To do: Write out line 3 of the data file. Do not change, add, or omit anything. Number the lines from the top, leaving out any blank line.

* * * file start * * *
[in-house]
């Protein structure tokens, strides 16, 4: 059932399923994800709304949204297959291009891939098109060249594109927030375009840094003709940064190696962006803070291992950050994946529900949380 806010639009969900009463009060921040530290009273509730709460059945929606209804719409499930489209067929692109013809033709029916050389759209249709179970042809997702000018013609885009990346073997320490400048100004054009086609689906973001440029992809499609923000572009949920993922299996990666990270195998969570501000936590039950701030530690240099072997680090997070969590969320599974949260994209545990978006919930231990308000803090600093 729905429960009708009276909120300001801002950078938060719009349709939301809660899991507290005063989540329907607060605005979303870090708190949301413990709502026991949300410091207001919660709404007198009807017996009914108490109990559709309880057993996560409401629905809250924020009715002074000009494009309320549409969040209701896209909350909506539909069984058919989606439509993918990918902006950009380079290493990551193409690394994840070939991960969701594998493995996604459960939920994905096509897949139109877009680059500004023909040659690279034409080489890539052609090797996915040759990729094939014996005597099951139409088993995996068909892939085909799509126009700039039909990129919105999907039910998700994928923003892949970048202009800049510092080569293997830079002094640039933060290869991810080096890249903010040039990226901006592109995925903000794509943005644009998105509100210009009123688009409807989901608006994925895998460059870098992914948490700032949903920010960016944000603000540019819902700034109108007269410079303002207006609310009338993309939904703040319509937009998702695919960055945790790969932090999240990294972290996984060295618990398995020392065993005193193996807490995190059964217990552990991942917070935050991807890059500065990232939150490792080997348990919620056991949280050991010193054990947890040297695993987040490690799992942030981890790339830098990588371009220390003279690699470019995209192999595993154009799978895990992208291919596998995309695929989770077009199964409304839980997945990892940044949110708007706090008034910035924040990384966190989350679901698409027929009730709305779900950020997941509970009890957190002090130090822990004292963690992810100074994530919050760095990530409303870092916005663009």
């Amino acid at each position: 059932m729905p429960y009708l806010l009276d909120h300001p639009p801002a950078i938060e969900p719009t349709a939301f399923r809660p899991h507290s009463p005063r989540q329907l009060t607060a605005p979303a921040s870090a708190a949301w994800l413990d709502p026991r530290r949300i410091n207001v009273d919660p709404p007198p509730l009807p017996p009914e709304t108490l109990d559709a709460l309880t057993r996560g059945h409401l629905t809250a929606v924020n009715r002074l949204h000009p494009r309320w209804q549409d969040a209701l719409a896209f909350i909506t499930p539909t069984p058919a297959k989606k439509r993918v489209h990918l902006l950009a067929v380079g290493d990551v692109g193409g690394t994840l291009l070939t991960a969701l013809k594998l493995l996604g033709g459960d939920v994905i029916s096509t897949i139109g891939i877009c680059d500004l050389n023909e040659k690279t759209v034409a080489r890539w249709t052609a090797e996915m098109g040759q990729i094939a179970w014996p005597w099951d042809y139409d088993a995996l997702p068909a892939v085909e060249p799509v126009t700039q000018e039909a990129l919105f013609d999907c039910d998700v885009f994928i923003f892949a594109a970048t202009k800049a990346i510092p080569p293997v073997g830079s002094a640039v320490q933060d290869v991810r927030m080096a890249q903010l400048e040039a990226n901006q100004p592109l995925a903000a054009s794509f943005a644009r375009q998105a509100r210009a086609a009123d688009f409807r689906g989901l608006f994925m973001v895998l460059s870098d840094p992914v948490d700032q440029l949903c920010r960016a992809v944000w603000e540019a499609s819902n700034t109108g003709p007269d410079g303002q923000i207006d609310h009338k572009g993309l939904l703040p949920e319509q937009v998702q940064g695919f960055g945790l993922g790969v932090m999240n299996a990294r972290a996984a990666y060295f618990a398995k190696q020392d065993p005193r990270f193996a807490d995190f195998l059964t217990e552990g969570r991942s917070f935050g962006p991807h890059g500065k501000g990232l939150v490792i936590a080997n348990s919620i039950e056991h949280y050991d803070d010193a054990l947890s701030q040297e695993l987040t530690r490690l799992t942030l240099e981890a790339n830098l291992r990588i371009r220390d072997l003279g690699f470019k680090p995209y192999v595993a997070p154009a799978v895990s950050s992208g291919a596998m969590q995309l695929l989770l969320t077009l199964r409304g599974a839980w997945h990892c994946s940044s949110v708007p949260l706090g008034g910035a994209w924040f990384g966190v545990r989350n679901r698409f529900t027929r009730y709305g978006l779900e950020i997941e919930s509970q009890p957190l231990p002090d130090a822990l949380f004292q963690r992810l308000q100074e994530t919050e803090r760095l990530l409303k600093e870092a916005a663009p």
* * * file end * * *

């Amino acid at each position: 059932m729905p429960y009708l806010l009276d909120h300001p639009p801002a950078i938060e969900p719009t349709a939301f399923r809660p899991h507290s009463p005063r989540q329907l009060t607060a605005p979303a921040s870090a708190a949301w994800l413990d709502p026991r530290r949300i410091n207001v009273d919660p709404p007198p509730l009807p017996p009914e709304t108490l109990d559709a709460l309880t057993r996560g059945h409401l629905t809250a929606v924020n009715r002074l949204h000009p494009r309320w209804q549409d969040a209701l719409a896209f909350i909506t499930p539909t069984p058919a297959k989606k439509r993918v489209h990918l902006l950009a067929v380079g290493d990551v692109g193409g690394t994840l291009l070939t991960a969701l013809k594998l493995l996604g033709g459960d939920v994905i029916s096509t897949i139109g891939i877009c680059d500004l050389n023909e040659k690279t759209v034409a080489r890539w249709t052609a090797e996915m098109g040759q990729i094939a179970w014996p005597w099951d042809y139409d088993a995996l997702p068909a892939v085909e060249p799509v126009t700039q000018e039909a990129l919105f013609d999907c039910d998700v885009f994928i923003f892949a594109a970048t202009k800049a990346i510092p080569p293997v073997g830079s002094a640039v320490q933060d290869v991810r927030m080096a890249q903010l400048e040039a990226n901006q100004p592109l995925a903000a054009s794509f943005a644009r375009q998105a509100r210009a086609a009123d688009f409807r689906g989901l608006f994925m973001v895998l460059s870098d840094p992914v948490d700032q440029l949903c920010r960016a992809v944000w603000e540019a499609s819902n700034t109108g003709p007269d410079g303002q923000i207006d609310h009338k572009g993309l939904l703040p949920e319509q937009v998702q940064g695919f960055g945790l993922g790969v932090m999240n299996a990294r972290a996984a990666y060295f618990a398995k190696q020392d065993p005193r990270f193996a807490d995190f195998l059964t217990e552990g969570r991942s917070f935050g962006p991807h890059g500065k501000g990232l939150v490792i936590a080997n348990s919620i039950e056991h949280y050991d803070d010193a054990l947890s701030q040297e695993l987040t530690r490690l799992t942030l240099e981890a790339n830098l291992r990588i371009r220390d072997l003279g690699f470019k680090p995209y192999v595993a997070p154009a799978v895990s950050s992208g291919a596998m969590q995309l695929l989770l969320t077009l199964r409304g599974a839980w997945h990892c994946s940044s949110v708007p949260l706090g008034g910035a994209w924040f990384g966190v545990r989350n679901r698409f529900t027929r009730y709305g978006l779900e950020i997941e919930s509970q009890p957190l231990p002090d130090a822990l949380f004292q963690r992810l308000q100074e994530t919050e803090r760095l990530l409303k600093e870092a916005a663009p």